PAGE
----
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  • Writer's pictureFrank DiGiovanni

SMLI Interviews: A local High School student

Updated: Sep 8, 2022

Over the course of eight weeks of summer camp, I had the privilege of working with some great teachers. These are passionate, intelligent, kind and funny people who, for eight weeks, put their best effort into making science summer camp educational, fun and safe. But with these teachers are the counselors, the equally invaluable parts of summer camp that can be overlooked sometimes.

As part of the ongoing series of interviews, I got to sit down with one of them, Miss Natalie Wells, a high school student, starting her senior year at Manhasset Secondary School during an ongoing pandemic, and counselor extraordinaire for the 1st grade group for this most recent summer camp; Natalie was the counselor for five out of the eight weeks. And although each time she had to be absent (as she attended various events for her future schooling (college) or other academic pursuits, she was a vital part of what made 1st grade so successful this summer. We sat down on the humid morning of August 25th, before camp started, so I could get the point of view from the other side of the classroom.

1st grade counselor Natalie Wells is all smiles. Courtesy of Natalie

Natalie and I had already prepped for the day so as we sat down, I started by asking her, "With summer almost over, what has been the most enjoyable part of your 'time off'?" She didn't hesitate and with a smile said "Taking a little vacation to St. Thomas for a few days with my family. I didn't have to think about anything college-related, just spent the time relaxing. Also, working here helps keep me on my toes and plus, it's very enjoyable as well." Following up I went to the topic of school, where I asked what, if anything she was most looking forward to. And as a new driver, attending a high school with an open-campus, she eagerly said, "Driving to lunch, having a license and being with my friends again. Not having to have cafeteria food and being able to leave is going to be fun. I also am taking a class with one of my favorite teachers, History of Equity and Social Justice. I'm looking forward to it!" Taking a class with a favorite teacher is something I could completely relate to, and I expressed my "good luck" to her.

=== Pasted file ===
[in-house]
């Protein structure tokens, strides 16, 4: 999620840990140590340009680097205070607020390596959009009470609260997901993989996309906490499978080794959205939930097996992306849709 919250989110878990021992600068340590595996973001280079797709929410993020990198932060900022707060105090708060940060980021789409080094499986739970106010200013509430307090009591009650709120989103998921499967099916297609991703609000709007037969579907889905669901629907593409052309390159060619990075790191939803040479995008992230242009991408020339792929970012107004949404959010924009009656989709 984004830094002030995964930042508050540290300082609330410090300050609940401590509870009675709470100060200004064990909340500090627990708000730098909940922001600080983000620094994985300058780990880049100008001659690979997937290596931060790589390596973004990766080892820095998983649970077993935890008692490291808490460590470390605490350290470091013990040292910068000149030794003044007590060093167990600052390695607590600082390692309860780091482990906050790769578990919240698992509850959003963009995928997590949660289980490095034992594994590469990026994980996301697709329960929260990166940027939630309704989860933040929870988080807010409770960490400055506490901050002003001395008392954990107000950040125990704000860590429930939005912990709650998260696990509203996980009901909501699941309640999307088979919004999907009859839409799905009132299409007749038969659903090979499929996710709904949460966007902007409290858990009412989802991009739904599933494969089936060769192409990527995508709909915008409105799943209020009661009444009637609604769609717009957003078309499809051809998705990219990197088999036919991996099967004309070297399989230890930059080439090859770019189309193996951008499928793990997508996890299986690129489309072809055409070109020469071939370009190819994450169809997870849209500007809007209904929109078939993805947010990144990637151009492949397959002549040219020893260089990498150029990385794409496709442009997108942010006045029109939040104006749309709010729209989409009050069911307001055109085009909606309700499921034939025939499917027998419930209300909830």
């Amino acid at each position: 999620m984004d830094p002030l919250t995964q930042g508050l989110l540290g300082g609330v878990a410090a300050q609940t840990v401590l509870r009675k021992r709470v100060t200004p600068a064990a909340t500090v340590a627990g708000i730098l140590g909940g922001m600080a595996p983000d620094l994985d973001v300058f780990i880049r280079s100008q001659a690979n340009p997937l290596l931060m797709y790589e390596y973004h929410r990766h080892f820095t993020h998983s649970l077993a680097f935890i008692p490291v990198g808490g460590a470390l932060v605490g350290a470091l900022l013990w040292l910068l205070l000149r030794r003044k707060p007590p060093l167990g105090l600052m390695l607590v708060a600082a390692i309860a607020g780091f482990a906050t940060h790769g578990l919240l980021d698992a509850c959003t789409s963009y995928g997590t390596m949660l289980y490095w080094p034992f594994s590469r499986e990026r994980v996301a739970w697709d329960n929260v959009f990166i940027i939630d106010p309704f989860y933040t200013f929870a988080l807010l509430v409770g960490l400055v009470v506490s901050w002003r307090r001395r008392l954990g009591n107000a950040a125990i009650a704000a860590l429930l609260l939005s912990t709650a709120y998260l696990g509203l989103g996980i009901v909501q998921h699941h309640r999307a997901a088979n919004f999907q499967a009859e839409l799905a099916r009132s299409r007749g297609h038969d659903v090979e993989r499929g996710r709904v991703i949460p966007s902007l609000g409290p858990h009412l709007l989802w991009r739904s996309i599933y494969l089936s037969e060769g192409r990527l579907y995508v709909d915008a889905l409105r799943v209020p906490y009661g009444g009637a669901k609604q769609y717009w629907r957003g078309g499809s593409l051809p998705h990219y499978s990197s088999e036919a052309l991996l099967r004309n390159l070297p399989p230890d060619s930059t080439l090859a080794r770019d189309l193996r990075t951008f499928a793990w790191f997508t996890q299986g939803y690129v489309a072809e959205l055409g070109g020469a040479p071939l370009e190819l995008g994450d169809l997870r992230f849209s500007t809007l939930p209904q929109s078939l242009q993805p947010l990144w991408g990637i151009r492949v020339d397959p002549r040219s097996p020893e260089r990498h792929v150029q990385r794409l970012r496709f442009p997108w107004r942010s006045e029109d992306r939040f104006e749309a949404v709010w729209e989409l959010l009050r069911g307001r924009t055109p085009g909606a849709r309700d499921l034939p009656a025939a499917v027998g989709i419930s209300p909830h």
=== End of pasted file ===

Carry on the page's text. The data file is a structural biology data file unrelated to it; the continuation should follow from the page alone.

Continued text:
We moved to the topic of the... uniqueness... of the 2020-2021 school year and I asked her what the largest adjustment to the 2020-21 school year was. She didn't think long before saying, "The hybrid model of learning and being unsure of COVID and the worry that went along with it if someone tested positive. If they did, we had to go all virtual and Zoom teaching and learning was difficult to adjust to." Following up, I posed the question: What did you struggle with the most during the 2020-21 school year? Once again, the honesty was forthcoming as she replied. "Maintaining motivation. It was easy to be dishonest on a virtual test. The teachers didn't really know if people were looking up the answers or if they knew it. Trying to maintain integrity was also difficult."